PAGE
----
As for the function of ANXA2 in immune regulation, recent studies show that secreted ANXA2 can activate macrophage for IL-1, IL-6, and TNF-α secretion through TLR4/MyD88- and TRIF-dependent pathways [33, 34]. The cytokines from macrophages may promote tumor progression, such as IL-6 for pancreatic cancer [35] and hepatoma [36]. Dendritic cells are the most potent antigen-presenting cells of the immune system. Dendritic cells interact with T and B lymphocytes as well as NK cells to induce and modulate immune responses, including those critically involved in tumor immunosurveillance [37]. Under DAMPs stimuli, such as wear debris from articulating surface, cytosolic ANXA2-S100A10 complex participates in restoring endosomal membrane integrity, thus curtailing NLRP3 inflammasome activation and IL-1 and IL-18 secretion in dendritic cells [38]. It may suggest that, in ANXA2 knockout mice, antigen presenting may be interfered in dendritic cells, thus retarding adaptive immune system activation. IL-18 and IL-1 secretion may be upregulated in ANXA2−/− mice to promote tumor progression and angiogenesis [39, 40].

3. Functional Regulation of ANXA2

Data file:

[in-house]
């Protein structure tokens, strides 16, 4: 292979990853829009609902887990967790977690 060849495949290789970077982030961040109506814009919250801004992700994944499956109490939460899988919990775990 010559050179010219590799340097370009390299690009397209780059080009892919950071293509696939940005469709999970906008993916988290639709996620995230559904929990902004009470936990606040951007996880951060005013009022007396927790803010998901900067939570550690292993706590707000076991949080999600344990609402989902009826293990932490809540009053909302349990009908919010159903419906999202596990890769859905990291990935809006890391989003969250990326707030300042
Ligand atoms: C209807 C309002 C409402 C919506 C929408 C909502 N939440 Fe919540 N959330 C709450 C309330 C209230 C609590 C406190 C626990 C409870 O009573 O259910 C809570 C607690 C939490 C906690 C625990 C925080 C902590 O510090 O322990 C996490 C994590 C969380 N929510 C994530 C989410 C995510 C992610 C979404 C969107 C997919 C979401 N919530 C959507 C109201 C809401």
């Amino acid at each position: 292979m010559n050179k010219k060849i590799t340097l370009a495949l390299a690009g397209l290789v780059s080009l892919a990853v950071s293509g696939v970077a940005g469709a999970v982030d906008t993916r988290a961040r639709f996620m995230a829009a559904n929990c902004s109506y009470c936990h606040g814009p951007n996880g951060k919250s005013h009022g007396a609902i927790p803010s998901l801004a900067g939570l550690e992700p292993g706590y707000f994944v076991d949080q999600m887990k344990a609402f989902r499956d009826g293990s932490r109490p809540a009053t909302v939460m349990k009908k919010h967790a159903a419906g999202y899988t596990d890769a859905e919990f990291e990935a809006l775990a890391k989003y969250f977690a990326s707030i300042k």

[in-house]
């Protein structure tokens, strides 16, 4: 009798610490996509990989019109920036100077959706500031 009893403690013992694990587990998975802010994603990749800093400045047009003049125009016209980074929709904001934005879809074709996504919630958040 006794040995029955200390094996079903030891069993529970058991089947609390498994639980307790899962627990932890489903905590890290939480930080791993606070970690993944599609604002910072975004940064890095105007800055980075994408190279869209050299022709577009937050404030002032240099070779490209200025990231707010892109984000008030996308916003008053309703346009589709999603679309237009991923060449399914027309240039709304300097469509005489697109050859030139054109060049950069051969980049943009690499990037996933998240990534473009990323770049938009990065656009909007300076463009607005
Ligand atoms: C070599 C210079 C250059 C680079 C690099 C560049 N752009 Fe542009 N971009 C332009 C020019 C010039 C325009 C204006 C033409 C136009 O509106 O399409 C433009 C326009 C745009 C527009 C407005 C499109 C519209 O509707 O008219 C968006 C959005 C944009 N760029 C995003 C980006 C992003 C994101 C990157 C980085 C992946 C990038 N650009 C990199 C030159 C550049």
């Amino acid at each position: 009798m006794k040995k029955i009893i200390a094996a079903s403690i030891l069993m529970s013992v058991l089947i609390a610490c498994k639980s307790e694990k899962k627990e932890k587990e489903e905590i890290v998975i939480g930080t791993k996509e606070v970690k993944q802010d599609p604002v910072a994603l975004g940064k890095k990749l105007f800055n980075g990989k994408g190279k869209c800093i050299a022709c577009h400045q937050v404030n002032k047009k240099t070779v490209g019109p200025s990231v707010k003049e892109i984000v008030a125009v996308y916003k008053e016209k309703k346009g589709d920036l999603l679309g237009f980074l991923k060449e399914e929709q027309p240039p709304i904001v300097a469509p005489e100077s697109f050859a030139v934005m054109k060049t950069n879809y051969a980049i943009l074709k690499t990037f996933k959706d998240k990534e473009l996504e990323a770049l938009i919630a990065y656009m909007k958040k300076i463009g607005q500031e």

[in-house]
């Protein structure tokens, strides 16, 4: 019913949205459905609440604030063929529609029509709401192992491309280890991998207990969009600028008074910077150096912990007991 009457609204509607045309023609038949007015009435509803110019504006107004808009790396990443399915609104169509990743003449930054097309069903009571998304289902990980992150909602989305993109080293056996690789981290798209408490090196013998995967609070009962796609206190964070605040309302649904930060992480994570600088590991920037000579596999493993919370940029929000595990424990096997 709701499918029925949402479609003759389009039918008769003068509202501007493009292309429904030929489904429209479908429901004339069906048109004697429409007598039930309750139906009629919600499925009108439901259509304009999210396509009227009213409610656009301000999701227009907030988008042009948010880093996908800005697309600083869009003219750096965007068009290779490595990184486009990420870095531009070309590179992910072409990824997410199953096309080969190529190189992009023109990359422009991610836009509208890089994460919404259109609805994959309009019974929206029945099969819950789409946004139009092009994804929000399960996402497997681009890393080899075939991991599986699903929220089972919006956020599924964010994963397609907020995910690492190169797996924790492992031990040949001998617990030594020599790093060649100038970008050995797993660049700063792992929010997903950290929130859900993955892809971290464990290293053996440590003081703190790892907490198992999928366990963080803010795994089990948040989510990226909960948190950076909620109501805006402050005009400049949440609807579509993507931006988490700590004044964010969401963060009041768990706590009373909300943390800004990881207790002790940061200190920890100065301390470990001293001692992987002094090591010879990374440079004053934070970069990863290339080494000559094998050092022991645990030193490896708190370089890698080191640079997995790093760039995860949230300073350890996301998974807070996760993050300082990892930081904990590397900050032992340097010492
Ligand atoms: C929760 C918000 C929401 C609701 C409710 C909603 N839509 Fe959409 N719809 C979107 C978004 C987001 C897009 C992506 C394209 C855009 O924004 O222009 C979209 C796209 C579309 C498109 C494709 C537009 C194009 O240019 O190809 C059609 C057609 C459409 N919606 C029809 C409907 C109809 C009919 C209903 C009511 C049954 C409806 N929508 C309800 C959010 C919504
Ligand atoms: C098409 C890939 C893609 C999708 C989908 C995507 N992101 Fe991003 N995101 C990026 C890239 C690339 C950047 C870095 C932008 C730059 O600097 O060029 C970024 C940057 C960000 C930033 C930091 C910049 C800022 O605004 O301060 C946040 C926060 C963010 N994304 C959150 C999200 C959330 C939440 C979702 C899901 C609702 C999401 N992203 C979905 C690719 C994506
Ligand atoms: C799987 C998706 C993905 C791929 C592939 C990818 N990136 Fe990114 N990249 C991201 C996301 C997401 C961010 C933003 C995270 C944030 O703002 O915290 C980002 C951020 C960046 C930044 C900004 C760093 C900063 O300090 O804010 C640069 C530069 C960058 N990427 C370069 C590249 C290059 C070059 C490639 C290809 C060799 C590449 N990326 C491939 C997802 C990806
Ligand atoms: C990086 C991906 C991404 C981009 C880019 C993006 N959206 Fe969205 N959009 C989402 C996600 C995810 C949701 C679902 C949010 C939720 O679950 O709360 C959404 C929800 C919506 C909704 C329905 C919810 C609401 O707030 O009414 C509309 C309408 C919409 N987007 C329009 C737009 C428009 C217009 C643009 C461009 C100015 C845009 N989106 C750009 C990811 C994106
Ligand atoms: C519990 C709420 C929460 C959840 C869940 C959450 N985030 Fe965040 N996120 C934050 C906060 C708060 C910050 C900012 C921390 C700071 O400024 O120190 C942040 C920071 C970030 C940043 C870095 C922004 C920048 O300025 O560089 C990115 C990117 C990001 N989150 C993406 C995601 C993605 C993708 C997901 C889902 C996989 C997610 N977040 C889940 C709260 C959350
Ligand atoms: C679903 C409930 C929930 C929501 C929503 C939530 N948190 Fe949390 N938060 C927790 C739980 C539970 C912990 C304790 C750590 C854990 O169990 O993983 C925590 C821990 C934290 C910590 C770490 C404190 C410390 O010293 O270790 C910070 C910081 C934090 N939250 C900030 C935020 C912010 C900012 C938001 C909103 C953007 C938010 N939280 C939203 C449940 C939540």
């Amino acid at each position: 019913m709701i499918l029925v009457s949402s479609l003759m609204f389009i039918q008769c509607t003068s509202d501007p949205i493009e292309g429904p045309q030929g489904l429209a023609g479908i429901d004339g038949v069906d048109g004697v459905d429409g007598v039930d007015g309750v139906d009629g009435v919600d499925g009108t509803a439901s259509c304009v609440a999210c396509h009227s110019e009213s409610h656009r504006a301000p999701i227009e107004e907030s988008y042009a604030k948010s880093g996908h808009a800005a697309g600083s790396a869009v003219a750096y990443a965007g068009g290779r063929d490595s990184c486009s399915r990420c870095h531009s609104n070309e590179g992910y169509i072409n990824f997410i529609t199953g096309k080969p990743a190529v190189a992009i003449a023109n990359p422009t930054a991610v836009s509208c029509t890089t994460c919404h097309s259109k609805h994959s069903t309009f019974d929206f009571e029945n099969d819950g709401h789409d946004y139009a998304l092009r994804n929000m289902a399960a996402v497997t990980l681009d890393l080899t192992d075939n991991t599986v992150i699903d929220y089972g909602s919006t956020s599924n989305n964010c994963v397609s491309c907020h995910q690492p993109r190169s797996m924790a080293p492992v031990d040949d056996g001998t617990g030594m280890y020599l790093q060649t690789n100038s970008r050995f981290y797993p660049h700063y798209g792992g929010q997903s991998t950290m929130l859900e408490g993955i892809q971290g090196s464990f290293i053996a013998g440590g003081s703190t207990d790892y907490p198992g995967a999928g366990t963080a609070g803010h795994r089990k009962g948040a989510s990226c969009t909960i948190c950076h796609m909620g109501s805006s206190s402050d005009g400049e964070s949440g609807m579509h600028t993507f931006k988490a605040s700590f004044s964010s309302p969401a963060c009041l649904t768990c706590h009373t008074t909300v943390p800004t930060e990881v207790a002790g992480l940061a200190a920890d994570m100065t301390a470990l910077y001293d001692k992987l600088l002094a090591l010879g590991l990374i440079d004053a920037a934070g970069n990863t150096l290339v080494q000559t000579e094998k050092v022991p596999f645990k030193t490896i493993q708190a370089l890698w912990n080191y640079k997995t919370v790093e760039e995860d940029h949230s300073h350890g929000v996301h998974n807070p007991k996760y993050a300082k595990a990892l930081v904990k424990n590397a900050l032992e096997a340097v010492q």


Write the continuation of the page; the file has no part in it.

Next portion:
The membrane association of ANXA2 can be induced by IL-6 in A549 cells via an unknown mechanism [41]. Translocation of ANXA2 to the cell surface can be regulated by serine and tyrosine phosphorylation. For serine phosphorylation, Dubois et al. found that ANXA2 is phosphorylated by Ca2+/phospholipid-stimulated kinases such as Ca2+-dependent protein kinases C (cPKCs), whereas one of the cPKC substrates, ANXAV, inhibits the phosphorylation of ANXA2 but other cPKC substrates have no effect on kinases that are only activated by phospholipids [42]. On the other hand, tyrosine phosphorylation of ANXA2 is a prerequisite for its translocation to the cell surface [10]. pp60 Src kinase promotes ANXA2 tyrosine phosphorylation in cells treated with platelet-derived growth factor. However, the tyrosine phosphorylation of ANXA2 completely inhibits the ability of the protein to bind to bundle F-actin, suggesting that tyrosine phosphorylation may decrease ANXA2 function, suggesting that the dephosphorylation of ANXA2 might be necessary for protein activation [43]. How is ANXA2 phosphorylation regulated? Recently, Brandherm et al. found that cyclic adenosine monophosphate-induced von Willebrand factor secretion is promoted by serine 11 phosphorylation of ANXA2, which is dephosphorylated via calcineurin-like phosphatase [44]. In addition to phosphorylation, nitration of the ANXA2 tetramer inhibits liposome aggregation [45]. Acetylation of the N-terminal of ANXA2 is required for p11 binding [46]. Abnormal ubiquitination of ANXA2 may promote the metastasis and infiltration of breast cancer cells by inducing high levels of ANXA2 expression [47].